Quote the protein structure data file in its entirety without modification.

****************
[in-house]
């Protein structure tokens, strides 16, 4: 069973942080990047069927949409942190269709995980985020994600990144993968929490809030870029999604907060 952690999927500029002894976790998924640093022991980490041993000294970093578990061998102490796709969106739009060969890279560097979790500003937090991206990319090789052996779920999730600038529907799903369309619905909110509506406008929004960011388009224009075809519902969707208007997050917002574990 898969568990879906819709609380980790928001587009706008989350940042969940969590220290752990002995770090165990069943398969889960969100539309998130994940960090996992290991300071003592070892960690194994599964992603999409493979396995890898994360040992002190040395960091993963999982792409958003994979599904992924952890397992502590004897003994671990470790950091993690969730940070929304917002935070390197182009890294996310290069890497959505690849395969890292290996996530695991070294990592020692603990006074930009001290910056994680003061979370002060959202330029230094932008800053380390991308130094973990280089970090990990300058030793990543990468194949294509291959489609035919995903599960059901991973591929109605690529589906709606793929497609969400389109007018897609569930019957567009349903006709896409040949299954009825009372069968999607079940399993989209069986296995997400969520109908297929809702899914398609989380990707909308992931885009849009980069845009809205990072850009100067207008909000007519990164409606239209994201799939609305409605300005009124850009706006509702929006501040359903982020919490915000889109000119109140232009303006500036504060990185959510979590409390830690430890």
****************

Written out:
[in-house]
């Protein structure tokens, strides 16, 4: 069973942080990047069927949409942190269709995980985020994600990144993968929490809030870029999604907060 952690999927500029002894976790998924640093022991980490041993000294970093578990061998102490796709969106739009060969890279560097979790500003937090991206990319090789052996779920999730600038529907799903369309619905909110509506406008929004960011388009224009075809519902969707208007997050917002574990 898969568990879906819709609380980790928001587009706008989350940042969940969590220290752990002995770090165990069943398969889960969100539309998130994940960090996992290991300071003592070892960690194994599964992603999409493979396995890898994360040992002190040395960091993963999982792409958003994979599904992924952890397992502590004897003994671990470790950091993690969730940070929304917002935070390197182009890294996310290069890497959505690849395969890292290996996530695991070294990592020692603990006074930009001290910056994680003061979370002060959202330029230094932008800053380390991308130094973990280089970090990990300058030793990543990468194949294509291959489609035919995903599960059901991973591929109605690529589906709606793929497609969400389109007018897609569930019957567009349903006709896409040949299954009825009372069968999607079940399993989209069986296995997400969520109908297929809702899914398609989380990707909308992931885009849009980069845009809205990072850009100067207008909000007519990164409606239209994201799939609305409605300005009124850009706006509702929006501040359903982020919490915000889109000119109140232009303006500036504060990185959510979590409390830690430890």